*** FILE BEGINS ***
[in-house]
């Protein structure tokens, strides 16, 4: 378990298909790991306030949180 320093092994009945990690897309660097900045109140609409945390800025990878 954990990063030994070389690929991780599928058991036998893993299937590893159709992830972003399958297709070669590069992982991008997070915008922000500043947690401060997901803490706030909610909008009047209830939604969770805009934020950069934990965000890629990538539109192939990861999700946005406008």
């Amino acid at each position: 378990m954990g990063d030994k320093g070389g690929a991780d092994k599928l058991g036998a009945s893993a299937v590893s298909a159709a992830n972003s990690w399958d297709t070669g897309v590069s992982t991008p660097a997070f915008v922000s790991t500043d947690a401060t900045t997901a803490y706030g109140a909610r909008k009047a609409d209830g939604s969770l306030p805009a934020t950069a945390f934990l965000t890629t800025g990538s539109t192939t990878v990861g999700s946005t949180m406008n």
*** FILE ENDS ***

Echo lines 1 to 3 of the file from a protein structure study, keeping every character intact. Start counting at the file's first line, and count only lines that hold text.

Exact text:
[in-house]
């Protein structure tokens, strides 16, 4: 378990298909790991306030949180 320093092994009945990690897309660097900045109140609409945390800025990878 954990990063030994070389690929991780599928058991036998893993299937590893159709992830972003399958297709070669590069992982991008997070915008922000500043947690401060997901803490706030909610909008009047209830939604969770805009934020950069934990965000890629990538539109192939990861999700946005406008």
């Amino acid at each position: 378990m954990g990063d030994k320093g070389g690929a991780d092994k599928l058991g036998a009945s893993a299937v590893s298909a159709a992830n972003s990690w399958d297709t070669g897309v590069s992982t991008p660097a997070f915008v922000s790991t500043d947690a401060t900045t997901a803490y706030g109140a909610r909008k009047a609409d209830g939604s969770l306030p805009a934020t950069a945390f934990l965000t890629t800025g990538s539109t192939t990878v990861g999700s946005t949180m406008n």